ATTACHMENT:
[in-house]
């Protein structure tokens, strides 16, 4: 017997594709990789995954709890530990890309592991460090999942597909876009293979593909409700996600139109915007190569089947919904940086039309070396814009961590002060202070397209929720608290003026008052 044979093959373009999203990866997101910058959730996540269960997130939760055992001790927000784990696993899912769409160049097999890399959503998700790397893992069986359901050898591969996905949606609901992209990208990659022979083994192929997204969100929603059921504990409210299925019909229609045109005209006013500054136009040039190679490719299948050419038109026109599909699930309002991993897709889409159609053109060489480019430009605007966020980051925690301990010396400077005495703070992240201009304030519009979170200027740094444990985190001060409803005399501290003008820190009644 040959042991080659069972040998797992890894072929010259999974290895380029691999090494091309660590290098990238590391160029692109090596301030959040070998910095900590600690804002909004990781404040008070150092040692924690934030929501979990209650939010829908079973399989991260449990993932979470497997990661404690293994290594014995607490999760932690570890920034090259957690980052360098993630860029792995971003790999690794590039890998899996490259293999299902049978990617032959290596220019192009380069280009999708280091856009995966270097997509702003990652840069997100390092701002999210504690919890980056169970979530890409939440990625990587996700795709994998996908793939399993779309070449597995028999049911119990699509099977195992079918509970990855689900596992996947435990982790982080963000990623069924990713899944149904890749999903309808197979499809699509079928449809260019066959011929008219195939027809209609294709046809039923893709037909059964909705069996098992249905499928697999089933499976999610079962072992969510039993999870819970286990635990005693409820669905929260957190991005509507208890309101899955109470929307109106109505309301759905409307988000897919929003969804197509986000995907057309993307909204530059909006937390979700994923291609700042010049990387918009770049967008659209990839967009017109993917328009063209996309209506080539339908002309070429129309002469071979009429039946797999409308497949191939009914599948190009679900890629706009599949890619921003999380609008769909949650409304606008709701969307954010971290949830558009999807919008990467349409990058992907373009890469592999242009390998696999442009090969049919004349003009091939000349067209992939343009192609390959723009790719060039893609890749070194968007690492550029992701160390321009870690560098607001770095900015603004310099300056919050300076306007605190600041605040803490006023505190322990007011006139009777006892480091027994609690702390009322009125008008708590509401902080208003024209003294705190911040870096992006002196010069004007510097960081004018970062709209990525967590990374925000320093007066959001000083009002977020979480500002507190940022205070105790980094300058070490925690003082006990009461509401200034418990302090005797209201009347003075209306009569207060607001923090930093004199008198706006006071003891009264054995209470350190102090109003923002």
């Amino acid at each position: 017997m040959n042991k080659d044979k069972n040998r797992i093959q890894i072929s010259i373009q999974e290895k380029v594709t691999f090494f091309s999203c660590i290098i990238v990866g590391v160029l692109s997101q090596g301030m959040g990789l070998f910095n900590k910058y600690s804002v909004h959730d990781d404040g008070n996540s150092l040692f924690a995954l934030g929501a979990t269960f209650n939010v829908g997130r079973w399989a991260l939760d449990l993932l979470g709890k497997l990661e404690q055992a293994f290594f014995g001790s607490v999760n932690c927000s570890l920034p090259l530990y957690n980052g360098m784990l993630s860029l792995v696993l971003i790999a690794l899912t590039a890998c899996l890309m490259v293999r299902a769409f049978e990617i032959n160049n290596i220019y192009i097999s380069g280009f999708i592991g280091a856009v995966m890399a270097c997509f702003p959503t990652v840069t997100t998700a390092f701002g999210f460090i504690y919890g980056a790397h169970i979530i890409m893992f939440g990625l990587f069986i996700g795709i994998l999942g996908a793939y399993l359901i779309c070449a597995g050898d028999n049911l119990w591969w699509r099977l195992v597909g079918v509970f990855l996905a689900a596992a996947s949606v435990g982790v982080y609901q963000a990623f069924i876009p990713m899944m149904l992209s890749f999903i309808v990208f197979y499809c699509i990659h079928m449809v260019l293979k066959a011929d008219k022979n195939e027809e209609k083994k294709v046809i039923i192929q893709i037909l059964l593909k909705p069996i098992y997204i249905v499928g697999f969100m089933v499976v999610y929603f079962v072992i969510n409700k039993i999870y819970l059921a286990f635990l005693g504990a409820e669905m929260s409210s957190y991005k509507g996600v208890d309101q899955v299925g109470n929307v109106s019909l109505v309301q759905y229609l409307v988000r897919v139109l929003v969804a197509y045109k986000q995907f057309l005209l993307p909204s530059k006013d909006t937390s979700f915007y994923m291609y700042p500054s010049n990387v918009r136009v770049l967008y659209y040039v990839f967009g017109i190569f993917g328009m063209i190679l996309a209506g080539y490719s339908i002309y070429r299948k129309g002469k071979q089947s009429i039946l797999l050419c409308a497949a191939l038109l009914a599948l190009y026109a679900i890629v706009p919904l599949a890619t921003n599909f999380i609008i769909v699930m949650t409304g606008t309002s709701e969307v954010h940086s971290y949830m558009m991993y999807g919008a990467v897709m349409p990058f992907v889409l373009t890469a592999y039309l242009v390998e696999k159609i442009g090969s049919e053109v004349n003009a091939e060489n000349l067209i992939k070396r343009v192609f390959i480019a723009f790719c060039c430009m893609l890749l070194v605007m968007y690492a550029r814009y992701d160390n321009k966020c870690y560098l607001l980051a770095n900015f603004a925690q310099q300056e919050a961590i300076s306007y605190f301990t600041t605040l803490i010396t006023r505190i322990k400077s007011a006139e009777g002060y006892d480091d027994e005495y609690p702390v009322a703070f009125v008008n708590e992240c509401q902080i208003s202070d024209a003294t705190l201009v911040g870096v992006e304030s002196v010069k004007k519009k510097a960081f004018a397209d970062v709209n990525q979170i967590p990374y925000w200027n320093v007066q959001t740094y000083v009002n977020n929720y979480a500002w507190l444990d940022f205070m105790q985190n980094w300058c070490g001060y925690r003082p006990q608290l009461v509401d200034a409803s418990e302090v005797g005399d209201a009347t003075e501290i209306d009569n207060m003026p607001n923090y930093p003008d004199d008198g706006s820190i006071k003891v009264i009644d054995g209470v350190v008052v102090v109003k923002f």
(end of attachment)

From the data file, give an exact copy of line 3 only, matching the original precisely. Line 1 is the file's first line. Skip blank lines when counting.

């Amino acid at each position: 017997m040959n042991k080659d044979k069972n040998r797992i093959q890894i072929s010259i373009q999974e290895k380029v594709t691999f090494f091309s999203c660590i290098i990238v990866g590391v160029l692109s997101q090596g301030m959040g990789l070998f910095n900590k910058y600690s804002v909004h959730d990781d404040g008070n996540s150092l040692f924690a995954l934030g929501a979990t269960f209650n939010v829908g997130r079973w399989a991260l939760d449990l993932l979470g709890k497997l990661e404690q055992a293994f290594f014995g001790s607490v999760n932690c927000s570890l920034p090259l530990y957690n980052g360098m784990l993630s860029l792995v696993l971003i790999a690794l899912t590039a890998c899996l890309m490259v293999r299902a769409f049978e990617i032959n160049n290596i220019y192009i097999s380069g280009f999708i592991g280091a856009v995966m890399a270097c997509f702003p959503t990652v840069t997100t998700a390092f701002g999210f460090i504690y919890g980056a790397h169970i979530i890409m893992f939440g990625l990587f069986i996700g795709i994998l999942g996908a793939y399993l359901i779309c070449a597995g050898d028999n049911l119990w591969w699509r099977l195992v597909g079918v509970f990855l996905a689900a596992a996947s949606v435990g982790v982080y609901q963000a990623f069924i876009p990713m899944m149904l992209s890749f999903i309808v990208f197979y499809c699509i990659h079928m449809v260019l293979k066959a011929d008219k022979n195939e027809e209609k083994k294709v046809i039923i192929q893709i037909l059964l593909k909705p069996i098992y997204i249905v499928g697999f969100m089933v499976v999610y929603f079962v072992i969510n409700k039993i999870y819970l059921a286990f635990l005693g504990a409820e669905m929260s409210s957190y991005k509507g996600v208890d309101q899955v299925g109470n929307v109106s019909l109505v309301q759905y229609l409307v988000r897919v139109l929003v969804a197509y045109k986000q995907f057309l005209l993307p909204s530059k006013d909006t937390s979700f915007y994923m291609y700042p500054s010049n990387v918009r136009v770049l967008y659209y040039v990839f967009g017109i190569f993917g328009m063209i190679l996309a209506g080539y490719s339908i002309y070429r299948k129309g002469k071979q089947s009429i039946l797999l050419c409308a497949a191939l038109l009914a599948l190009y026109a679900i890629v706009p919904l599949a890619t921003n599909f999380i609008i769909v699930m949650t409304g606008t309002s709701e969307v954010h940086s971290y949830m558009m991993y999807g919008a990467v897709m349409p990058f992907v889409l373009t890469a592999y039309l242009v390998e696999k159609i442009g090969s049919e053109v004349n003009a091939e060489n000349l067209i992939k070396r343009v192609f390959i480019a723009f790719c060039c430009m893609l890749l070194v605007m968007y690492a550029r814009y992701d160390n321009k966020c870690y560098l607001l980051a770095n900015f603004a925690q310099q300056e919050a961590i300076s306007y605190f301990t600041t605040l803490i010396t006023r505190i322990k400077s007011a006139e009777g002060y006892d480091d027994e005495y609690p702390v009322a703070f009125v008008n708590e992240c509401q902080i208003s202070d024209a003294t705190l201009v911040g870096v992006e304030s002196v010069k004007k519009k510097a960081f004018a397209d970062v709209n990525q979170i967590p990374y925000w200027n320093v007066q959001t740094y000083v009002n977020n929720y979480a500002w507190l444990d940022f205070m105790q985190n980094w300058c070490g001060y925690r003082p006990q608290l009461v509401d200034a409803s418990e302090v005797g005399d209201a009347t003075e501290i209306d009569n207060m003026p607001n923090y930093p003008d004199d008198g706006s820190i006071k003891v009264i009644d054995g209470v350190v008052v102090v109003k923002f």